Are you facing a long car ride — punctuated by innumerable rest stops — this Labor Day weekend? Many of the roads I travel have “Welcome to Massachusetts or New Hampshire or Maine,” in front of a New England style structure with bathrooms and a line-up of vending machines.
What Number And Letter Button Do You Push?
Whether out of boredom or hunger when you’re confronted with a similar line-up, index finger ready to punch the letter and number of your chosen indulgence, what do you ultimately choose?
I have to be honest, I love vending machines – I have since I was a kid and spent a nickel to get cardboard packages of two chiclets of gum on New York City subway platforms.
Here’s a bit of interesting trivia. Around 215 BC, the mathematician Hero invented a vending type device that accepted bronze coins to dispense holy water.
In 1888 vending became economically viable in the US when the Adams Gum Company put gum machines on New York City’s elevated train platforms that dispensed a piece of Tutti-Frutti gum for a penny.
Today’s automated vending business is a $30 billion-a-year industry with around100 million people using 7 million vending machines each day. Around 30% of the machines are in manufacturing facilities and slightly over 16% are on school and college campuses.
Best Selling Vending Machine Candy
According to an unscientific survey of 20 vending machine owners, when asked what their best selling vending machine product is:
- 1 said Reese’s
- 1 said Cashews
- 1 said Mike n’ Ike
- 1 said Smartfood White Cheddar popcorn
- 1 said Stickers (“ cause kids can’t resist them)
- 2 said Gumballs
- 3 said Skittles
- 10 said Peanut M & Ms
Peanuts In Our Candy
We Americans love peanuts in our candy. Out of the ten most popular candy bars sold in the US, five of them — Snickers, Reese’s peanut butter cups, Baby Ruth, Butterfinger, and Oh Henry! — contain peanuts or peanut butter. In most vending machines, about 25% of the dispensed food contains peanuts or peanut butter – a cautionary note for anyone with a peanut allergy.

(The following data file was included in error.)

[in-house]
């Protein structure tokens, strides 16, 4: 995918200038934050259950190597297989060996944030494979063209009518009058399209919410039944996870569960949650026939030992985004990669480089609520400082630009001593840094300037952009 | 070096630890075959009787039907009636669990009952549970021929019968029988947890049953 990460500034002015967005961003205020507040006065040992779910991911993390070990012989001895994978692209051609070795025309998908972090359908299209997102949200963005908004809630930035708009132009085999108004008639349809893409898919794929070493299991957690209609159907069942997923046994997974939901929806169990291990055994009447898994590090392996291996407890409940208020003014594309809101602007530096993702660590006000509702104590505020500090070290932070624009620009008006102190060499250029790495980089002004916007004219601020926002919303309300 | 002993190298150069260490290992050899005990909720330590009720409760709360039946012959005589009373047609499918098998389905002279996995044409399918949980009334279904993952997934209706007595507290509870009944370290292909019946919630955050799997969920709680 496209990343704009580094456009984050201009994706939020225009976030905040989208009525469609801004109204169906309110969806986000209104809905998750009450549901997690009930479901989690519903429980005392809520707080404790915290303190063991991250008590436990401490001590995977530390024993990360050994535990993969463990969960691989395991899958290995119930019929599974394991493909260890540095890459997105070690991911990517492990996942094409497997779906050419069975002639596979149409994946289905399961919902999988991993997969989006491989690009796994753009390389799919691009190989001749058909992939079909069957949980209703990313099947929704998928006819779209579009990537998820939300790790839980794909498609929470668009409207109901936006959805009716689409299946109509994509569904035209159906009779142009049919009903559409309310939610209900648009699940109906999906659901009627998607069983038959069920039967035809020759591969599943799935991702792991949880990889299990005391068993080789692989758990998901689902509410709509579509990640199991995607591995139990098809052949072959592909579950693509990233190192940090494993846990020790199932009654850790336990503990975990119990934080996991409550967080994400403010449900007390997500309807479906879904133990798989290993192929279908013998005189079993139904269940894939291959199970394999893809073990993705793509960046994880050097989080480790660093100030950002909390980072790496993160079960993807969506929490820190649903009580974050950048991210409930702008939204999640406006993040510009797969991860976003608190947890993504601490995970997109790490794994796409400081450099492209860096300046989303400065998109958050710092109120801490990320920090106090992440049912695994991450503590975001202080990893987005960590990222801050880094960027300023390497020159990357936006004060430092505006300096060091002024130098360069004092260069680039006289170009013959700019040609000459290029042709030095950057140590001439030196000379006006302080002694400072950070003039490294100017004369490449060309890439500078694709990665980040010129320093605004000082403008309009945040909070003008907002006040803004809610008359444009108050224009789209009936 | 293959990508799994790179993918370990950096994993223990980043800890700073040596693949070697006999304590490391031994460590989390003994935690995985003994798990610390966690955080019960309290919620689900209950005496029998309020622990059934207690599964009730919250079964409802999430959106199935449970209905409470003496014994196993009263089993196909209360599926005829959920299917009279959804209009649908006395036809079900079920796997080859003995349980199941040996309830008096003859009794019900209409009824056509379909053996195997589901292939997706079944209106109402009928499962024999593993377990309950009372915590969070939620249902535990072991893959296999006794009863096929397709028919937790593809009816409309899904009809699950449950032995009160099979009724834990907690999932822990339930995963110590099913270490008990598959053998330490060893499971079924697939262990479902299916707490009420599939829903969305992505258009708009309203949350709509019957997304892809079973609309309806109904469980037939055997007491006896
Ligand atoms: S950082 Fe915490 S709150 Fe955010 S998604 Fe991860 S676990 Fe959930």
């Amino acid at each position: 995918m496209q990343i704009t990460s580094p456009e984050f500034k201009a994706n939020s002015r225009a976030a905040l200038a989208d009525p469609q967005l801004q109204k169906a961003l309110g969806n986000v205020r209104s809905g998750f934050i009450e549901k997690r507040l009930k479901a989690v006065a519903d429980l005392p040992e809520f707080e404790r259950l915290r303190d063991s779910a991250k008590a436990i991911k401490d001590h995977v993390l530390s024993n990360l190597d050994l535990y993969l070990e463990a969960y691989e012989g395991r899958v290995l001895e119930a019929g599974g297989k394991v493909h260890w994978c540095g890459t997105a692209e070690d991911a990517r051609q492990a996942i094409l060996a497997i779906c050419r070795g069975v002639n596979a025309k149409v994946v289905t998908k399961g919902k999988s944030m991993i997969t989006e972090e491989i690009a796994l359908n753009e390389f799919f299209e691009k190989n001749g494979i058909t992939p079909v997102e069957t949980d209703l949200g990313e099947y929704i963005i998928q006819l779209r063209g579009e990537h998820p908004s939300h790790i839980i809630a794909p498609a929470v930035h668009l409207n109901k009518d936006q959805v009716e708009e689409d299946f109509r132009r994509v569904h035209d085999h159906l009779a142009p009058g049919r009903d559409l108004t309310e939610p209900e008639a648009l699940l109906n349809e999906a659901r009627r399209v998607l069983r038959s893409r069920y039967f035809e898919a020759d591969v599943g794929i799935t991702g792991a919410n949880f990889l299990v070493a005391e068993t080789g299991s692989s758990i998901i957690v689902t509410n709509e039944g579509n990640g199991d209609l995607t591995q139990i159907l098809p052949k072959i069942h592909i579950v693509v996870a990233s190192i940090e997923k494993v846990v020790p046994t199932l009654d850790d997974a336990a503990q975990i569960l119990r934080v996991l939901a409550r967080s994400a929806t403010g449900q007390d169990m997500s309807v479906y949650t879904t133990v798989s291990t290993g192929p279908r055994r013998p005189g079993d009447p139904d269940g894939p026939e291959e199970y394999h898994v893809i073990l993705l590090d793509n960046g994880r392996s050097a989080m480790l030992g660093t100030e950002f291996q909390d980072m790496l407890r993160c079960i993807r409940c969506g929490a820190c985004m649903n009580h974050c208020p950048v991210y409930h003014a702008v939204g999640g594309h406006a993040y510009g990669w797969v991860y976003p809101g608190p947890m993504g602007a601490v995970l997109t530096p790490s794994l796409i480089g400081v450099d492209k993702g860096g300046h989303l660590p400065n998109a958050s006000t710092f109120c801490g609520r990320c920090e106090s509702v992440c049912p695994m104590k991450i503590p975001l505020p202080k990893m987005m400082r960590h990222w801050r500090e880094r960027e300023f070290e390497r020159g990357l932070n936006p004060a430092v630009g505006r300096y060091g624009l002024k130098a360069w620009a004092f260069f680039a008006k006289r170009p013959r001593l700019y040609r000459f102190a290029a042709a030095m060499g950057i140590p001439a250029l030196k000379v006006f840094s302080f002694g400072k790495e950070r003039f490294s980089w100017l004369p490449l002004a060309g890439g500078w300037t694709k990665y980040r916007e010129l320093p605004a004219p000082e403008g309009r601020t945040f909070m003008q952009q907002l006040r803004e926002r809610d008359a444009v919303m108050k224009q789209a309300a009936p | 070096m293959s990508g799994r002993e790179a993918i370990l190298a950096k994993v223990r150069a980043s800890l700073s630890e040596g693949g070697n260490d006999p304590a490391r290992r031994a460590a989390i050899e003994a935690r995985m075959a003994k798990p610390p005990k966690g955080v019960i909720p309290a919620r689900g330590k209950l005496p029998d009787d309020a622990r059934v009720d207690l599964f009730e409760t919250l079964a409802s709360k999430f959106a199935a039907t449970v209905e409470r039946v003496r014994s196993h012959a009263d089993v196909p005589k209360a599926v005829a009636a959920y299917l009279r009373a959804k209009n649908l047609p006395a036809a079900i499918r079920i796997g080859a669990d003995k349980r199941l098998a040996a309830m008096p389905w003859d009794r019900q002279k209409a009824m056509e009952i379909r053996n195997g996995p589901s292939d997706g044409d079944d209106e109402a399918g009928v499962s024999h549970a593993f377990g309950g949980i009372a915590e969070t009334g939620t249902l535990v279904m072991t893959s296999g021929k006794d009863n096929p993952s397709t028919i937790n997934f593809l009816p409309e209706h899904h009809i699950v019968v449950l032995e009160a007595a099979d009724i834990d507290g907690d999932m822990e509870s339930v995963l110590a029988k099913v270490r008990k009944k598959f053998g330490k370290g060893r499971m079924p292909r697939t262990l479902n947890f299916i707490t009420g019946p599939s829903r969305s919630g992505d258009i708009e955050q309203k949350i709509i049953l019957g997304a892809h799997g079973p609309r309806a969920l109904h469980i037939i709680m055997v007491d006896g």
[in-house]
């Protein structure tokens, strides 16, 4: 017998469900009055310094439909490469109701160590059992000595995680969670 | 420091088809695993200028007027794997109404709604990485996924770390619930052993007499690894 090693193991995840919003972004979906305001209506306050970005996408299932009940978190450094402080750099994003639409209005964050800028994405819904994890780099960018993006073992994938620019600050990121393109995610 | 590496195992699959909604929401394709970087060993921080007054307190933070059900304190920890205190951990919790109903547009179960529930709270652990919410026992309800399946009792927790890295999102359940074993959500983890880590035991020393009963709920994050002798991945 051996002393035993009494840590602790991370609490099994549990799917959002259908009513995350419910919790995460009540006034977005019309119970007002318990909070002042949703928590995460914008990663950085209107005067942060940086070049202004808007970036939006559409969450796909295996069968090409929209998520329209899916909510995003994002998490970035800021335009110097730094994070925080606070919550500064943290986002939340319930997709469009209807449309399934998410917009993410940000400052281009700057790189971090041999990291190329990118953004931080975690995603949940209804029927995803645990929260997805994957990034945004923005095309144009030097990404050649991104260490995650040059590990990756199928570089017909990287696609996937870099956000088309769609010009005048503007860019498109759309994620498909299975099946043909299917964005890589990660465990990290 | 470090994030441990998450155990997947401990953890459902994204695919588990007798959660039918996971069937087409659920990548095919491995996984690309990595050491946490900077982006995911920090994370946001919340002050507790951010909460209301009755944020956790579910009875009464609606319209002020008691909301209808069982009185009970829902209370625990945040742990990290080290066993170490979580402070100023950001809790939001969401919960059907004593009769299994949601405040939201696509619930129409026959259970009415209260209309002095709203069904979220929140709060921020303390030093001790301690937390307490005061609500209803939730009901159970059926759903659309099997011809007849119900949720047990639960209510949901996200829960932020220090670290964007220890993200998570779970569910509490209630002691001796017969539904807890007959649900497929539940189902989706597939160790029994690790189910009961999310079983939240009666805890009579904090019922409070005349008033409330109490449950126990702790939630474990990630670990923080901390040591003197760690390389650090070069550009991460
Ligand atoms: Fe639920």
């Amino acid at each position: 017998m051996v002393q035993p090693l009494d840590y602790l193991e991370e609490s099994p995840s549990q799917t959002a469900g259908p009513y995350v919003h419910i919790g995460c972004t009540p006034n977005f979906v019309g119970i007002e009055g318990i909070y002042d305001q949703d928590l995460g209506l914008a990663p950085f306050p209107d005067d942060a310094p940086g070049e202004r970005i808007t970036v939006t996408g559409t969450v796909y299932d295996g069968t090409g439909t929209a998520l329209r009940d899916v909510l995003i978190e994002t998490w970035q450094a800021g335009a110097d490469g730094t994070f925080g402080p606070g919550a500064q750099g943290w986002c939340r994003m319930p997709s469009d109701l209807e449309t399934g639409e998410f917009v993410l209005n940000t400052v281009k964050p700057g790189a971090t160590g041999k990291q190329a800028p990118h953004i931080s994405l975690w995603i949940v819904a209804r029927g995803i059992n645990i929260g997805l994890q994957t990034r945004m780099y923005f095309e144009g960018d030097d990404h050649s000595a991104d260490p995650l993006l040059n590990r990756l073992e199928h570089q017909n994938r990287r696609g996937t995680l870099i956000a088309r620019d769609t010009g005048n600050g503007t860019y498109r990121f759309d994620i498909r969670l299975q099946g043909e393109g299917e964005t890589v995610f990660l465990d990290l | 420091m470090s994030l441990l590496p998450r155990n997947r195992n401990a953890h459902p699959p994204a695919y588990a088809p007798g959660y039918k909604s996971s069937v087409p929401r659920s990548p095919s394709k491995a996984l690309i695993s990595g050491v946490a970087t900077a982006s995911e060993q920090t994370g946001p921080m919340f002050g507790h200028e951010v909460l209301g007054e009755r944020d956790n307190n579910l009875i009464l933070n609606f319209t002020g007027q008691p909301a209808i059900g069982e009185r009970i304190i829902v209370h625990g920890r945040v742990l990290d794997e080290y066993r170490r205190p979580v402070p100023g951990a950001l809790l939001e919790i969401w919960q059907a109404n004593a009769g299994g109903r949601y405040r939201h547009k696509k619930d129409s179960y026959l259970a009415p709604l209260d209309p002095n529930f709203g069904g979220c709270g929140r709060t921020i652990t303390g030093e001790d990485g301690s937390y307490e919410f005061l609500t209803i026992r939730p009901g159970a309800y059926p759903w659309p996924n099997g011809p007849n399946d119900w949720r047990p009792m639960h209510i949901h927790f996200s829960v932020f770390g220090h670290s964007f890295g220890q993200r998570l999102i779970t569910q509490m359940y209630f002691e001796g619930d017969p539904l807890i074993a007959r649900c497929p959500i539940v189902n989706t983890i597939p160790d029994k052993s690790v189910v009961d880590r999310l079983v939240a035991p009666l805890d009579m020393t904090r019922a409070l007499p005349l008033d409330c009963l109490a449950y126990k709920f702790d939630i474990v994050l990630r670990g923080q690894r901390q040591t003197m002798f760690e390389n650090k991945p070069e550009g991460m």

Some Stomach Churning Info
Some stomach churning info and advice, in his own words, from a bulk candy (machines that you often find in diners where you get handfuls of loose candy for a quarter) vendor’s blog:
The best selling bulk candy is peanut m&m’s, but you have to be careful because the m&ms can be very messy. “Imagine a hot summer day and your bulk vending machine is placed near a window . . . if that sun is beaming down on your vending machine those m&ms will melt and you will lose that location quick when the lady in the office gets chocolate on her hands and accidentally gets it on her blouse.”
On Mike n’ Ikes, his favorite bulk candy: “Man I have had a lot of success with these colorful tasty little bad boys. Mike n Ikes do well in the winter and in the summer but just like the m&ms please be careful in the summer.
In the summer if your bulk vending machine is in a hot location the Mike N Ikes can stick together and become one big ball. To stop this from happening you can lightly spray the Mike N Ikes with Pam or your favorite cooking spray, and you shouldn’t have a problem in the summer time.”
On Gumballs: Gumballs are your best friend and are by far the most profitable and are indestructible. “The only tips I can suggest on these gumballs are after a couple of months in your machine please check them by biting into a gumball every now and then. Sometimes these gumballs get real hard and after that you are going to want to get rid of them.”
If a vending machine calls your name, choose wisely. There are good, better, and best choices to be made. You can almost always find packages of nuts, or popcorn, or pretzels, or dried fruit. Be careful of things with too much sugar, especially if you’re driving. A big time sugar hit may give you energy from an initial blood sugar spike but more than likely it will be followed by a drop in your blood sugar levels possibly making you sleepy, grouchy, and hungry.